Tuesday, November 22, 2005

Giving thanks for friends

Last week Lynn Reha from Plow Creek had to spend four days in the Chicago area for her work. She stayed with friends in the Clearing, a Reba Place Fellowship household.

Lynn's colleagues were amazed that she could stay with friends while on her business trip.

Lack of friends is a side effect of the mad American rush to succeed. Even though I've lived in a commune since 1977 I too get caught up in the rush. Yesterday I wrapped up a capital campaign feasibility study for a local nonprofit that I squeezed in this fall between being on the leadership team for our church and our communal group at Plow Creek and also serving as the one person staff for Evergreen Leaders.

This morning I've been enjoying slowing down. My first meeting is at 10:00.

Reba Place Fellowship, a communal group founded in the 1950's, sent out three couples to found Plow Creek in 1971. This week ''Christian Century'' has an article on "The New Monastics: Alternative Chistian Communities." Reba is featured in the article.

David Janzen is quoted in the article. He and his wife Joanne often come to Plow Creek for retreats. They'll be joining a bunch of us at Plow Creek for a Thanksgiving dinner at Plow Creek's Alpha House where Mark and Louise Stahnke live.

I am thankful for time to slow down, admire, and give thanks for friends.

Friday, November 11, 2005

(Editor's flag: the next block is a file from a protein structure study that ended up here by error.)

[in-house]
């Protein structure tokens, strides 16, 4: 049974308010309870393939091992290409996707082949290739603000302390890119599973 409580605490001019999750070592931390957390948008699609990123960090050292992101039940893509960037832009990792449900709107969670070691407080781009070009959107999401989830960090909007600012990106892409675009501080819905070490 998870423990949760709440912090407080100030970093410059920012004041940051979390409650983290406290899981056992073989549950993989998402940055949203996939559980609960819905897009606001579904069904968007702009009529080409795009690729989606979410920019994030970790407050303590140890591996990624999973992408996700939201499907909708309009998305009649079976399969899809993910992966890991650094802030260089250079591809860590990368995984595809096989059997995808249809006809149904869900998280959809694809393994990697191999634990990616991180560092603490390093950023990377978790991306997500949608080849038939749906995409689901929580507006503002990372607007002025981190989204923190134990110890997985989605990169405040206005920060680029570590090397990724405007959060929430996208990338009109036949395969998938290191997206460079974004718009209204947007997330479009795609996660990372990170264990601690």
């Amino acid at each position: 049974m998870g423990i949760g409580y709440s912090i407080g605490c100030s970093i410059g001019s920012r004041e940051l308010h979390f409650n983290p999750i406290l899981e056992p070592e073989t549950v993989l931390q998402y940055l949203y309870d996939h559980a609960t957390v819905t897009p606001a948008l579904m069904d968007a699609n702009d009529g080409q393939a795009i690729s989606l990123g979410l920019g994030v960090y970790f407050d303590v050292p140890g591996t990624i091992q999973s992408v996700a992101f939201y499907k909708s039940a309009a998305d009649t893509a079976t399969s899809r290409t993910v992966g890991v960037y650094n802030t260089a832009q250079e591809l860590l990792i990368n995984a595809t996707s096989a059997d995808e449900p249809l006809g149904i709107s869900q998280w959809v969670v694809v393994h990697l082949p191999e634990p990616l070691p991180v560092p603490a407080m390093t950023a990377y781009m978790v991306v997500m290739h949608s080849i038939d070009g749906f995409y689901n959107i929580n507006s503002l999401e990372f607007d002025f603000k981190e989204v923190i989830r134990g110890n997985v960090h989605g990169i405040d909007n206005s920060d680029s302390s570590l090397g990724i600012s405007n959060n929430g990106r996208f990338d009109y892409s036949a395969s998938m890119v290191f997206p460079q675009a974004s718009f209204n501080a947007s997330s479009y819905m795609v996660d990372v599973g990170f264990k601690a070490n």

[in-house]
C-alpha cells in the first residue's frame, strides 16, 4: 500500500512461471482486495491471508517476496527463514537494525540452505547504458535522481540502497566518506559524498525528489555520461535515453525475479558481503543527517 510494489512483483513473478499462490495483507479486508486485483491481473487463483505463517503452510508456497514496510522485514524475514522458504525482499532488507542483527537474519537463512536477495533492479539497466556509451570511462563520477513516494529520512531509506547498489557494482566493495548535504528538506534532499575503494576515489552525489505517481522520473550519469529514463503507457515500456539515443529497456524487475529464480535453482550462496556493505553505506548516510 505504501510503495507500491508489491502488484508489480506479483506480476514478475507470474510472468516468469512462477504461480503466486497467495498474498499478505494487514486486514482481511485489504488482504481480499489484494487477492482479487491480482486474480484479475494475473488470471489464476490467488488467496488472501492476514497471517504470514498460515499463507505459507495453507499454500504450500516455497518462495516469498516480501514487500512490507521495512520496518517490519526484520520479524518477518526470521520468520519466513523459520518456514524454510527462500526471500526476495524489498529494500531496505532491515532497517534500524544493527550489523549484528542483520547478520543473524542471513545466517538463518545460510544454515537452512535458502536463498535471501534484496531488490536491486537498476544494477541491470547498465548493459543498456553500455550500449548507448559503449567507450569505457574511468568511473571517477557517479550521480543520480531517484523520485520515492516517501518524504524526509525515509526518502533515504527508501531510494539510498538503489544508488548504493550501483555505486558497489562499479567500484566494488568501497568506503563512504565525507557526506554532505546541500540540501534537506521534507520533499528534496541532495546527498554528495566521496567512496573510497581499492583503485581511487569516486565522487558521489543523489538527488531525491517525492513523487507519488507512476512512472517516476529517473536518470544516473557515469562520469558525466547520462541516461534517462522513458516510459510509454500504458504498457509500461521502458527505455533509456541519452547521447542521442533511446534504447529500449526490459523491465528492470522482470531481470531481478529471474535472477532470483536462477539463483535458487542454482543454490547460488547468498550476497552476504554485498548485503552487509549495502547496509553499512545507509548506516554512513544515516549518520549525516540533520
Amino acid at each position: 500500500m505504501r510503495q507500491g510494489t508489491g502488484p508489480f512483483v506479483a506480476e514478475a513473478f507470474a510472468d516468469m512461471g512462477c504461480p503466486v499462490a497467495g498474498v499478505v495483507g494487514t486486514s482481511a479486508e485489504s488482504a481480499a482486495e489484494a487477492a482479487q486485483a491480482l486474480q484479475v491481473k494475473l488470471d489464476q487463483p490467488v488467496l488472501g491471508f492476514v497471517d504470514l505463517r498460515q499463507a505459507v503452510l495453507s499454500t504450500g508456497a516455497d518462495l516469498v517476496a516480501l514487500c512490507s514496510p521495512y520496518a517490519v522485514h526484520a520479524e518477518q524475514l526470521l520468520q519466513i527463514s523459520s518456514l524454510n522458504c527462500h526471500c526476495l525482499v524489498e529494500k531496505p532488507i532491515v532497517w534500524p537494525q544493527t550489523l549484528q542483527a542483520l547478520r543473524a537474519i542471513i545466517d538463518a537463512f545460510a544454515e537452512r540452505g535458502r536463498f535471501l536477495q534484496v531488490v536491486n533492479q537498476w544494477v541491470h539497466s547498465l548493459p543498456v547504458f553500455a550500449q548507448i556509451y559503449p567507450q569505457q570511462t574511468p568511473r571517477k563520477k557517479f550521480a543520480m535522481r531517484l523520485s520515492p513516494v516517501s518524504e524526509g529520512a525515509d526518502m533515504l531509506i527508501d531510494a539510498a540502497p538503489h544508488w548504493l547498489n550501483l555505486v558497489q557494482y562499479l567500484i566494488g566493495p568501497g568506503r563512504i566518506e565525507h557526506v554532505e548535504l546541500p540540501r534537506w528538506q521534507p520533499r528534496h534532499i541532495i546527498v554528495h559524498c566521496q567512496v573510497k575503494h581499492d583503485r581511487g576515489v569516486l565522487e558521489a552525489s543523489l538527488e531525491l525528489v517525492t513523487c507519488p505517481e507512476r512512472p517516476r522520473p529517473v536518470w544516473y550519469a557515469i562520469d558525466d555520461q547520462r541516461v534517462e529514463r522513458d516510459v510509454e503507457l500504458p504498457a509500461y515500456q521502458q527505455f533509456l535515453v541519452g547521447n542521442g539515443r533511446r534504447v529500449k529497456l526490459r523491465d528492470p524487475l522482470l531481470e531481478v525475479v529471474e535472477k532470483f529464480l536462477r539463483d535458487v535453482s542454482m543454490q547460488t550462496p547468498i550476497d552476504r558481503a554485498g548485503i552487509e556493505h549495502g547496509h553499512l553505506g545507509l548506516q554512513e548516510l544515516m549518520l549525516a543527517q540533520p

Tagworld friends

I love to explore. When I go on spiritual retreats in the Chicago area, I read my Bible, write in my journal, and wander through parks, galleries, and alleys.

There's something renewing about exploring. Sometimes I do the same with the Web, I simply wander through alleys and pages and blogs.

This morning I wandered through e-mails and found a glowing review of Tagworld. I read the review, clicked on a link and registered, creating my own page on Tagworld.

I had vaguely heard of tagging. According to Wikepedia, "Tags are pieces of information separate from, but related to, an object. In the practice of collaborative categorization using freely chosen keywords, tags are descriptors that individuals assign to objects."

So I guess I am doing my bit to collaborate on categorizing the web.

After I registered, my Tagworld page appeared and it in the upper left hand corner it said:

Hi, RichFoss
You have 0 friends.
TagWorld Population: 74,163 people.

I had to laugh. Zero friends. A little presumptuous of Tagworld to decide I suddenly had zero friends.

But, it turns out that the people who created Tagworld are nice people. Soon it said:

Hi, RichFoss
You have 1 friend.

I clicked on the link to see who my one friend is. Turns out it's Ryan, a member of the Tagworld team. Hi, Ryan.

You can upload photos to Tagworld, use it as your blog site, and e-mail from it.

I haven't figure out how you become my friend on Tagworld but I am glad to have you as a real world friend and if you figure how to become my Tagworld friend I'll be glad about that too.

Saturday, November 05, 2005

News that's not in the news

Last night Sarah and I arrived in St. Louis to visit our daughter, Heidi, and our son-in-law, Woju. Shortly after we arrived Woju began listening on the web to an Ethiopian radio station in Washington, DC.